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Black Experience Not Taken Seriously: Steven Friedman and Xolela Mangcu at the Launch of Race, Class and Power

Steven Friedman

The launch of Steven Friedman’s most recent book, Race, Class and Power: Harold Wolpe and the Radical Critique of Apartheid, took place at the Book Lounge in Cape Town recently.

The political scientist, public intellectual and head of the Centre for the Study of Democracy was joined in a discussion by City Press columnist, Xolela Mangcu, who described the book as a “major accomplishment”.

Well known for his provocative ideas, Mangcu is the author of The Arrogance of Power: South Africa’s Leadership Meltdown and an Associate Professor of Sociology at the University of Cape Town. The late Harold Wolpe’s wife, Annemarie, was in the audience and shared an amusing anecdote about a camping trip with the Slovo family that was rained out.

Xolela Mangcu and Steven FriedmanRace, Class and PowerFriedman highlighted the contribution of Wolpe’s work. His essential argument was that Wolpe was celebrated for the 1972 article, “Capitalism and cheap labour-power in South Africa: From segregation to apartheid”, wherein he argued that apartheid was simply the form that capitalism took in SA, not merely an ideology but a form of exploitation. Although Wolpe himself shifted his view, and later wrote articles which spoke to South Africa’s current situation, he was not particularly well known for these articles.

Mangcu reflected on reading Race, Class and Power as being akin to travelling down a time warp, where many of the characters in the book were the white sociology professors who taught him in 1983, his first year as a sociology student at Wits. While this may have been interesting from a Marxist perspective, it didn’t speak to the experience of the black people he knew. “Nobody I knew involved in student politics saw apartheid as a product of capitalism,” he said.

Friedman conceded Mangcu’s position. While Wolpe’s argument turned out, for a variety of reasons, not to be an accurate assessment, “the part that was accurate attracted attention because it looked beyond the explanation that Afrikaners alone were responsible for apartheid”. Friedman explained: “It added a theoretical explanation that young white radicals in suburbs found attractive – that the English had a hand in it too. This is relevant for today because the analysis looks at private power as well as that of the state. In the current situation we need to take seriously the power wielded by private interests, the media, academics and those in the professions.”

It was Wolpe’s later work which provided important insights into South Africa’s present, Friedman said. For a variety of reasons he backtracked on his earlier position on race, and argued that it could take on a form of its own, something not reliant on the economy, but a factor in its own right. In Wolpe’s time the Left said that racism didn’t matter, whereas now, it is the Centre and the Right claiming this to be the truth.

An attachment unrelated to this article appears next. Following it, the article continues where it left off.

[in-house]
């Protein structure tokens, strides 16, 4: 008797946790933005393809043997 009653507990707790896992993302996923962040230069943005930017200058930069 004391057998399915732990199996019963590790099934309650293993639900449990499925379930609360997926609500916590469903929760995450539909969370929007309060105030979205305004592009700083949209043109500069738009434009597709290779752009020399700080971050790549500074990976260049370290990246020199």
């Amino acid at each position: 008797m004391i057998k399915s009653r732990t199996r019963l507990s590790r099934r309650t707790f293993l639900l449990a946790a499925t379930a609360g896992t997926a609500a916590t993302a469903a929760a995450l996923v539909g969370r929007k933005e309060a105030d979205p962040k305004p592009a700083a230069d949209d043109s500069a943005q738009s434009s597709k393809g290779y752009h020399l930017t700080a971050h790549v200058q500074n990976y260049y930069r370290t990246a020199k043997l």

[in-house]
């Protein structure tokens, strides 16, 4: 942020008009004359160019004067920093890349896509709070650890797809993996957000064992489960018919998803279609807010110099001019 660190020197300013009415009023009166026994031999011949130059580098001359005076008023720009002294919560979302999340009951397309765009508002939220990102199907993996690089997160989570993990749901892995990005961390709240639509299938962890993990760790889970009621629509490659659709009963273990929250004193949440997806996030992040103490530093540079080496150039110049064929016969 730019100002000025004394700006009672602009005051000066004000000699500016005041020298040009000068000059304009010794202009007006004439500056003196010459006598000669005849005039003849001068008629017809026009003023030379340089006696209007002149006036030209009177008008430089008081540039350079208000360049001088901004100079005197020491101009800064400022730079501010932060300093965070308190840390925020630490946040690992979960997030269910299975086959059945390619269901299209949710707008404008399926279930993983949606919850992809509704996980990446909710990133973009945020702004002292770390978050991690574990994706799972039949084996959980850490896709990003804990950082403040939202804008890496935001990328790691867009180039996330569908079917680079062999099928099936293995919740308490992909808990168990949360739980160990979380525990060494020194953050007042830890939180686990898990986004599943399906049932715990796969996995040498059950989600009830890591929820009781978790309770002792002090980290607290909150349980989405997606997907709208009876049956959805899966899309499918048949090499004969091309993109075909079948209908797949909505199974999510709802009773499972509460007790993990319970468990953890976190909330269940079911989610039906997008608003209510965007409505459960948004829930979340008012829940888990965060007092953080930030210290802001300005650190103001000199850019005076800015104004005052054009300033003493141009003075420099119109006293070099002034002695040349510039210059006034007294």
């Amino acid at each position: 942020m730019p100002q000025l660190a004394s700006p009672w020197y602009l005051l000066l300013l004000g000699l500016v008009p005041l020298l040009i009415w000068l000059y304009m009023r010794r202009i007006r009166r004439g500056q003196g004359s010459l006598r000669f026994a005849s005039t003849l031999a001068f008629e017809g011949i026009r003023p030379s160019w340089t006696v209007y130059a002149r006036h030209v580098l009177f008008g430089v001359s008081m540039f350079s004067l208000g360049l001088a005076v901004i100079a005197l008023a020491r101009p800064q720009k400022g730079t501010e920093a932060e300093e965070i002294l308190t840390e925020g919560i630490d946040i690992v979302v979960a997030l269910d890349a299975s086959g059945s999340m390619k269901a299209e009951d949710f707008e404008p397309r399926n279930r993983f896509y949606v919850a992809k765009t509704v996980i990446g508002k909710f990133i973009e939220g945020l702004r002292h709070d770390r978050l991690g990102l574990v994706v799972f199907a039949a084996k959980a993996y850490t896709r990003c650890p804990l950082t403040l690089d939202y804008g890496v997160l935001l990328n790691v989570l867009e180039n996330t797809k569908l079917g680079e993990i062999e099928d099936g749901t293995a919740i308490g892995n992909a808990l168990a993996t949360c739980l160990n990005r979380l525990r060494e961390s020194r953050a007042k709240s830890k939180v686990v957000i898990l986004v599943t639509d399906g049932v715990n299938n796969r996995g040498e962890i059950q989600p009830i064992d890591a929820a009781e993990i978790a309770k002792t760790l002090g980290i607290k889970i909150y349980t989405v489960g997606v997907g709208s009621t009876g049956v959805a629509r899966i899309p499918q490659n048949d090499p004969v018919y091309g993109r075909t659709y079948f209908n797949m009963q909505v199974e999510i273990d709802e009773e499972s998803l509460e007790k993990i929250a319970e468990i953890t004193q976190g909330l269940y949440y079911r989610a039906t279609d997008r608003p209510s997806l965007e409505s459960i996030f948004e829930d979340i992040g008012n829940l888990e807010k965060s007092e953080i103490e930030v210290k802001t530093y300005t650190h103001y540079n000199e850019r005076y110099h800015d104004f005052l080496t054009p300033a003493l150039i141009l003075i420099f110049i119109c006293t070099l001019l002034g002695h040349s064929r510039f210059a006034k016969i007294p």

“Why are we still talking about race if we solved it in 1994?” asked Friedman. “The point is that it remains an issue. After what’s been happening at UCT, we don’t even have to elaborate on this. Race matters.”

The third focus of Friedman’s talk was that Wolpe changed his view. “He started with a traditional Marxist view that the State is the executive of the bourgeoisie. In classical Marxism, the State represents property owners. If you want a free democratic society, you have to overthrow the State, then the problems go away. In Wolpe’s last article on the RDP White Paper he began to warn against that. First of all, under apartheid it was possible (despite the system’s nature) to win concessions and to engage in politics at that particular period. After 94, he wrote his last article warning that the new government seemed to think that just because they’d won an election that everybody agreed with it and they could now change society as they pleased.”

In the question and answer session, Mike Morris made the point that Wolpe was the first South African Marxist theorist. There’d been a Communist Party for decades that simply said what the liberals said in a louder voice. Wolpe came along and produced the first seriously Marxist analysis of apartheid.

“Yet many interests in society don’t want change. You have to get involved in political process or nothing will change. What’s happened over 20 years is that the ANC has not come up with a plan to negotiate getting the economy on a new path. Whoever is in power must negotiate with interest groups if you want to change society. These are all the important lessons that Wolpe attempted to address.”

Another question caught Friedman’s attention: “Why don’t we teach social theory in schools?” He said: “This would be an excellent idea as it is really important, but we’re not teaching it enough at university!”

Friedman concluded, corroborating what Mangcu had expressed earlier by saying, “The black experience has not yet been taken seriously enough.”
 

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Liesl Jobson (@LieslJobson) tweeted from the launch using #livebooks:
 


 

 

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Posted by UKZN Press on Wednesday, 15 April 2015

 

 

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